Vanishing City is a visual documentary about redevelopment in Newark, my birthplace. While my city’s industrial past slowly succumbs to demolition, new buildings grow from old lots. Through this series, I document the beauty behind decay, destruction, and rebirth.
I am witness to the frighteningly beautiful decay of my city’s cultural heritage. An abandoned barge slowly sinks in murky waters. A former factory tumbles before the wrecking ball. A sea of weeds lays siege to a vacant home. An empty lot is a gaping hole, a missing tooth, in the urban body. As a wall crumbles to the ground, a tree, firmly anchored to the wall, reaches to the sky.
But, behind this slow decay, there is a hidden beauty in the ephemeral. It is the realization that what was built to last forever, will not last. It is the expectation that the destruction of the past could contain the seeds of a better city. And, it is the hope that someday the past will become cherished in its entirety because a culture without history is like a body without life.
Yet, to replace this storied past, the flashy future promised by developers and politicians is hardly a substitute. The so-called “Gateway Center” skirts the city with its corporate skywalks and backdoor facing the city. The blinding glass monoliths that rise in the graveyard of history are alien and indifferent to their city. The proposed casino, in a city where 32% of children are in poverty, speaks to blatant inequality and the excesses of capitalism. The shoddily built strip mall, gated community, and superhighway hardly convey a culture of urbanism and civic consciousness. Developers and politicians promise progress, but bring troubled change instead. The promised rebirth of tomorrow does not justify the ongoing destruction of today.
The ephemeral nature of my environment compels me to examine and re-examine my sense of place before it vanishes in the protean vortex of memory. Years from now, my city will continue redefining its identity. Years from now, I will assess my memories with fresh experience and nuanced perspective. And, although today’s present may become tomorrow’s past, the present will survive through our collective consciousness.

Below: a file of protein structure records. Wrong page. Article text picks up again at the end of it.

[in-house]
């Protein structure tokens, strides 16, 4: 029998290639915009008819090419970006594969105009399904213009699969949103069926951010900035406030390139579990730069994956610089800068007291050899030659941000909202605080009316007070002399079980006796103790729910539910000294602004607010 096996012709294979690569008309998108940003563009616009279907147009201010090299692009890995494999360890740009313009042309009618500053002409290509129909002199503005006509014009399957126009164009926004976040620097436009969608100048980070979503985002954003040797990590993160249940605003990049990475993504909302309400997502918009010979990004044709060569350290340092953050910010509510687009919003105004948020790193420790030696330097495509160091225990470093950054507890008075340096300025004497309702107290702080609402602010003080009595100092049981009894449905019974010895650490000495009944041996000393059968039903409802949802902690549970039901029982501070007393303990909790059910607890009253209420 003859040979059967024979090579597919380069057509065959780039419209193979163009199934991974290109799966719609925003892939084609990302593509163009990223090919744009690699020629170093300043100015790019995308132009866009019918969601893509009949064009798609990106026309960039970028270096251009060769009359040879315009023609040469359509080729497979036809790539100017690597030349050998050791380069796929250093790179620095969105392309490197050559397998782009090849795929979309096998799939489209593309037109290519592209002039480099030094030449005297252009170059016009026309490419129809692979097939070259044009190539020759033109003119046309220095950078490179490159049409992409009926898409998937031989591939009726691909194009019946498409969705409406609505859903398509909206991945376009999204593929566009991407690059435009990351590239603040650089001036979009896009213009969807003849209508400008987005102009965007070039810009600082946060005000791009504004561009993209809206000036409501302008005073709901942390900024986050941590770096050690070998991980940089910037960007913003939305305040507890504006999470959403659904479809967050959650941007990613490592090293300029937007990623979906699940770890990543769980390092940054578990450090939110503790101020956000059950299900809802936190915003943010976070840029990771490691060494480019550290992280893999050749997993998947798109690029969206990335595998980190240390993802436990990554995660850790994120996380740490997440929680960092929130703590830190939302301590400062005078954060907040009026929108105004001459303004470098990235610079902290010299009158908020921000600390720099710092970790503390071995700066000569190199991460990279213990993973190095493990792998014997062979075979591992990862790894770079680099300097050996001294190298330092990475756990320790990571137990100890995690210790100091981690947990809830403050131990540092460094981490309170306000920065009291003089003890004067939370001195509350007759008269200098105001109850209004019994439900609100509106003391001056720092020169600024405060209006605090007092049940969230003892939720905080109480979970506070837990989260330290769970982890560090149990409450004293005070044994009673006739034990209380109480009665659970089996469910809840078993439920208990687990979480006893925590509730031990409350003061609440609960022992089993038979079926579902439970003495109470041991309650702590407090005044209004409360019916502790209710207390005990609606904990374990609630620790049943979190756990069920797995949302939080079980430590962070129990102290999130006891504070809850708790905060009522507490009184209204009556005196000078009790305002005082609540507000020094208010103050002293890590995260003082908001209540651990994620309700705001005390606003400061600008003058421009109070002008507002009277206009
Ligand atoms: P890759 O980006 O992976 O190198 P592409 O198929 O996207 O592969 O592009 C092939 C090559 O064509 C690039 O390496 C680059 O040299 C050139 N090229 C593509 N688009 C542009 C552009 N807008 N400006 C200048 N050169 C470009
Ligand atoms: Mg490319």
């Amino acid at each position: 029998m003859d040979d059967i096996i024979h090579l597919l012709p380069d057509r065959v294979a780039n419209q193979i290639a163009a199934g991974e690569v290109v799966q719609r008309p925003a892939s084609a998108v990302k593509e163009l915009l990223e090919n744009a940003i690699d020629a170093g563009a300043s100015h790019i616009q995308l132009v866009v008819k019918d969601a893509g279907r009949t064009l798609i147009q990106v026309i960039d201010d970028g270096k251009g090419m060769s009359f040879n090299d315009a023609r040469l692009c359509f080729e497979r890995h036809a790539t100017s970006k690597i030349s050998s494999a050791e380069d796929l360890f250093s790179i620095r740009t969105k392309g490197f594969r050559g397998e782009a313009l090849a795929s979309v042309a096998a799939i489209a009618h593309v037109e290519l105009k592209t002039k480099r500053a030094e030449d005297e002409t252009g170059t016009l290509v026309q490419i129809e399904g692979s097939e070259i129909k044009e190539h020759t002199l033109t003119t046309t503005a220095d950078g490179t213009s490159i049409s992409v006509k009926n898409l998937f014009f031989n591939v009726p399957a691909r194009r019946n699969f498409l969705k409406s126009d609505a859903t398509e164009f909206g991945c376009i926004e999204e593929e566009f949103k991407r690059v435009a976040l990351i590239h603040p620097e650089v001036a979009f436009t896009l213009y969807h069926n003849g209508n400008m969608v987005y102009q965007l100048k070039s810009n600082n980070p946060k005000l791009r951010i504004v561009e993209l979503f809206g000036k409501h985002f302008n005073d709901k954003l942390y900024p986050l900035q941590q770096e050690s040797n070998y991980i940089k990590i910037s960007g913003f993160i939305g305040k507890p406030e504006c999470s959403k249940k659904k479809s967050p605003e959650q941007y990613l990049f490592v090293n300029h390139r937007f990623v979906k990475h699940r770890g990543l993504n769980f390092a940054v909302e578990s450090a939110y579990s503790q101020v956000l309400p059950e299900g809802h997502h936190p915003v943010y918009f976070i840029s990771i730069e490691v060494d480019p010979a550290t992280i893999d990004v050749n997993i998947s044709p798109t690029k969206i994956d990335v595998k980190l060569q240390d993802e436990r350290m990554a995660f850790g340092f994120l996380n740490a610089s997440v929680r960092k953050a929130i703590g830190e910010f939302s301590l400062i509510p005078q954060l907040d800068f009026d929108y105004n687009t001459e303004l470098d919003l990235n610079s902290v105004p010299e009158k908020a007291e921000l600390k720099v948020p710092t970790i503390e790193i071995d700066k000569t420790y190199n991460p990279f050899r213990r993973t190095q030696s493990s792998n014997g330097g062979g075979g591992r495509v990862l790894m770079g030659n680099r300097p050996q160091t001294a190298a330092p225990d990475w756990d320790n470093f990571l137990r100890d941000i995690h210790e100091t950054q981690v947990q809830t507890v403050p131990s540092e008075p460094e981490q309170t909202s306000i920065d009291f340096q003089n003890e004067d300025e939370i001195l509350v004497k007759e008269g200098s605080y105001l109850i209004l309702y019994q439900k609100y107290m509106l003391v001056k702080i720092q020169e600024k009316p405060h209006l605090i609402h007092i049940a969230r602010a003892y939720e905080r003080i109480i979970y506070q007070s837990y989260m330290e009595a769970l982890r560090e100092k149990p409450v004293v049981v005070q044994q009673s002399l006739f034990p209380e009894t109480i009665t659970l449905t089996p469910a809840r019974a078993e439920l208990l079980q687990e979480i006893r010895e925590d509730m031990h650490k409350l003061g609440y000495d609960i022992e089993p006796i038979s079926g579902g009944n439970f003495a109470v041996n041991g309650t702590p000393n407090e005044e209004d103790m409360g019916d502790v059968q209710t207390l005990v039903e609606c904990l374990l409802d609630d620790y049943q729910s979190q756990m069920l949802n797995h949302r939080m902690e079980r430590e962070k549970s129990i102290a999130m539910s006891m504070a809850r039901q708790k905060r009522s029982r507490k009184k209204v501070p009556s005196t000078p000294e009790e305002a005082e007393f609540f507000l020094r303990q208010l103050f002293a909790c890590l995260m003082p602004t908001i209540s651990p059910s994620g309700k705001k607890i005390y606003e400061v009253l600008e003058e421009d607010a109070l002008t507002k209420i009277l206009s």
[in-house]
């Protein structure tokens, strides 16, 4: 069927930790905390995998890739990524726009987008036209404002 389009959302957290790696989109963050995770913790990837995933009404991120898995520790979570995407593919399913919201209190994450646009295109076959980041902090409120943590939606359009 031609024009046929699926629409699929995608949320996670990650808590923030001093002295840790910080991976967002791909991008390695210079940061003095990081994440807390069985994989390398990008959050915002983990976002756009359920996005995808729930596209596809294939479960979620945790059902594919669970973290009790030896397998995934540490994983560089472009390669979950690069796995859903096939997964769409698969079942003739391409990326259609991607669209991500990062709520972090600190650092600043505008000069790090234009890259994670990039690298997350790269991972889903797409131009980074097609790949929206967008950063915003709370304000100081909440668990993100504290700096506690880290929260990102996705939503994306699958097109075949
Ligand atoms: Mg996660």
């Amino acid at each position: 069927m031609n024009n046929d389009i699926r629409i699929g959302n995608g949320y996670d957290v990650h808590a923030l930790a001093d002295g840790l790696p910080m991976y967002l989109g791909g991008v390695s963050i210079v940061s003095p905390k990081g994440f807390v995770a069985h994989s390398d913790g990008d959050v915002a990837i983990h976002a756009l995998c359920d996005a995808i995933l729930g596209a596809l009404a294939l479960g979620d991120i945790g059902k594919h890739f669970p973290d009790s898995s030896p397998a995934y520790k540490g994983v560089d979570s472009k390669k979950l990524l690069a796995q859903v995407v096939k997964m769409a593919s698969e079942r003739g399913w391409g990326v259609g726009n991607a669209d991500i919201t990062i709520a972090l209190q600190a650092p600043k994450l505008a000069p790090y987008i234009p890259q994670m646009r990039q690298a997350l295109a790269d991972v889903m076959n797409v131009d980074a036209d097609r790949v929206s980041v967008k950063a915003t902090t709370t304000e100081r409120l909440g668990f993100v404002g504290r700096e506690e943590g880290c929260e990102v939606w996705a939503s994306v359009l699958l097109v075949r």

When one visits the ruins of past civilizations, such as Greece, Carthage, and Rome, one sees them not as whole structures, but as shards of memory and as the detritus of what once was. Their grandeur stems not from seeing them intact but from imagining them as they once were; grandeur lost is more moving than grandeur still extant. These ruins are powerful because of their decay, not in spite of it.
The battered past should remind the proud present of its transience. I look at the built world of today and ask: Will the monuments we erect to culture and capitalism endure? What will the future remember us by? Roman roads lasted millennia; will our potholed highways last as long? Obelisks of stone withstood the elements for centuries; will our rusty skyscrapers of steel last as long? The Greek forum became legendary; could the same destiny await our “forums” of today, the strip mall, the grocery chain, and the drive-thru? The Renaissance aspired to the grandeur of Rome; what society will aspire to the “grandeur” of our society with its twisted piles of fallen metal and the troubled environment our children will inherit? Maybe the question should be different: in a culture of blind “progress”, what past will there even be to preserve? Time will tell.
Growing up in Newark, I’ve been inspired and saddened by my inner city environment. I am inspired by Newark’s hope of renewal after decades of white flight, under-investment, and urban neglect. But I am saddened by the loss of my city’s historic architecture and urban fabric to the wrecking ball of ostensible progress. “Renaissance City” depicts the Newark of my childhood with garish signage blanketing my city’s architecture in a medley of color and consumerism.
To see a film featuring the work above: click here